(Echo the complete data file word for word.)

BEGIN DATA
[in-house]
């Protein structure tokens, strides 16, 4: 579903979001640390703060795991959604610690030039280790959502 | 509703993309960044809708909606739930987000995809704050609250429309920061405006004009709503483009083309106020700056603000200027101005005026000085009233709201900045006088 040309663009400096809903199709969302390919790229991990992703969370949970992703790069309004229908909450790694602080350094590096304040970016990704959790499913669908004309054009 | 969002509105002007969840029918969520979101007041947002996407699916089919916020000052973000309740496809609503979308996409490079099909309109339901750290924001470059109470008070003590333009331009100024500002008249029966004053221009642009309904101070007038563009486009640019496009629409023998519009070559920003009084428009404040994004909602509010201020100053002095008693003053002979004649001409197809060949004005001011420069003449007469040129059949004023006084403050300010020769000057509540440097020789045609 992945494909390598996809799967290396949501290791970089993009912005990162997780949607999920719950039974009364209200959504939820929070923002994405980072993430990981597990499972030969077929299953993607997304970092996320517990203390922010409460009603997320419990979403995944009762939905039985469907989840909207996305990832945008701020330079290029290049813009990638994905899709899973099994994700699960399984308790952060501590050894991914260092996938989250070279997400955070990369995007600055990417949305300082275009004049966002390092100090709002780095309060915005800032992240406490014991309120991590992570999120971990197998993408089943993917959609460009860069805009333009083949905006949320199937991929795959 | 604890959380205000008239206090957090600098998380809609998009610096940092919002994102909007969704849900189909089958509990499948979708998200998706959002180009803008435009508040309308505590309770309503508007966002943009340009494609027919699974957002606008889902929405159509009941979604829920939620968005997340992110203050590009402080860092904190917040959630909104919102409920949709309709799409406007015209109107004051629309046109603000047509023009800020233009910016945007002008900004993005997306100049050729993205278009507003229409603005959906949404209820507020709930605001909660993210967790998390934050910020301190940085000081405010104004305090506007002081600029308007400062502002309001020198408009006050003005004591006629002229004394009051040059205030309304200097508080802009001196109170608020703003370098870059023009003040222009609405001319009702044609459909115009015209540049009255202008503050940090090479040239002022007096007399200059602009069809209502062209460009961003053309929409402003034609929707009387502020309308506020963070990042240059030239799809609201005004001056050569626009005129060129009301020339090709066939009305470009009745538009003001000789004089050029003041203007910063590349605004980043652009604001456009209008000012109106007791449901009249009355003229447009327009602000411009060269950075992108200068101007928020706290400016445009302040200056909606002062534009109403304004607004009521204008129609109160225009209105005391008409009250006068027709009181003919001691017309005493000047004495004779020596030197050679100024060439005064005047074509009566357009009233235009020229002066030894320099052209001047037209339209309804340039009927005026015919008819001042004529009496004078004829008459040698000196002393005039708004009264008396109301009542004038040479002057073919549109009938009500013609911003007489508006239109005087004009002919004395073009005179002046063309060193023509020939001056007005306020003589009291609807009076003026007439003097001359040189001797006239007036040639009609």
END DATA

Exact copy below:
[in-house]
């Protein structure tokens, strides 16, 4: 579903979001640390703060795991959604610690030039280790959502 | 509703993309960044809708909606739930987000995809704050609250429309920061405006004009709503483009083309106020700056603000200027101005005026000085009233709201900045006088 040309663009400096809903199709969302390919790229991990992703969370949970992703790069309004229908909450790694602080350094590096304040970016990704959790499913669908004309054009 | 969002509105002007969840029918969520979101007041947002996407699916089919916020000052973000309740496809609503979308996409490079099909309109339901750290924001470059109470008070003590333009331009100024500002008249029966004053221009642009309904101070007038563009486009640019496009629409023998519009070559920003009084428009404040994004909602509010201020100053002095008693003053002979004649001409197809060949004005001011420069003449007469040129059949004023006084403050300010020769000057509540440097020789045609 992945494909390598996809799967290396949501290791970089993009912005990162997780949607999920719950039974009364209200959504939820929070923002994405980072993430990981597990499972030969077929299953993607997304970092996320517990203390922010409460009603997320419990979403995944009762939905039985469907989840909207996305990832945008701020330079290029290049813009990638994905899709899973099994994700699960399984308790952060501590050894991914260092996938989250070279997400955070990369995007600055990417949305300082275009004049966002390092100090709002780095309060915005800032992240406490014991309120991590992570999120971990197998993408089943993917959609460009860069805009333009083949905006949320199937991929795959 | 604890959380205000008239206090957090600098998380809609998009610096940092919002994102909007969704849900189909089958509990499948979708998200998706959002180009803008435009508040309308505590309770309503508007966002943009340009494609027919699974957002606008889902929405159509009941979604829920939620968005997340992110203050590009402080860092904190917040959630909104919102409920949709309709799409406007015209109107004051629309046109603000047509023009800020233009910016945007002008900004993005997306100049050729993205278009507003229409603005959906949404209820507020709930605001909660993210967790998390934050910020301190940085000081405010104004305090506007002081600029308007400062502002309001020198408009006050003005004591006629002229004394009051040059205030309304200097508080802009001196109170608020703003370098870059023009003040222009609405001319009702044609459909115009015209540049009255202008503050940090090479040239002022007096007399200059602009069809209502062209460009961003053309929409402003034609929707009387502020309308506020963070990042240059030239799809609201005004001056050569626009005129060129009301020339090709066939009305470009009745538009003001000789004089050029003041203007910063590349605004980043652009604001456009209008000012109106007791449901009249009355003229447009327009602000411009060269950075992108200068101007928020706290400016445009302040200056909606002062534009109403304004607004009521204008129609109160225009209105005391008409009250006068027709009181003919001691017309005493000047004495004779020596030197050679100024060439005064005047074509009566357009009233235009020229002066030894320099052209001047037209339209309804340039009927005026015919008819001042004529009496004078004829008459040698000196002393005039708004009264008396109301009542004038040479002057073919549109009938009500013609911003007489508006239109005087004009002919004395073009005179002046063309060193023509020939001056007005306020003589009291609807009076003026007439003097001359040189001797006239007036040639009609």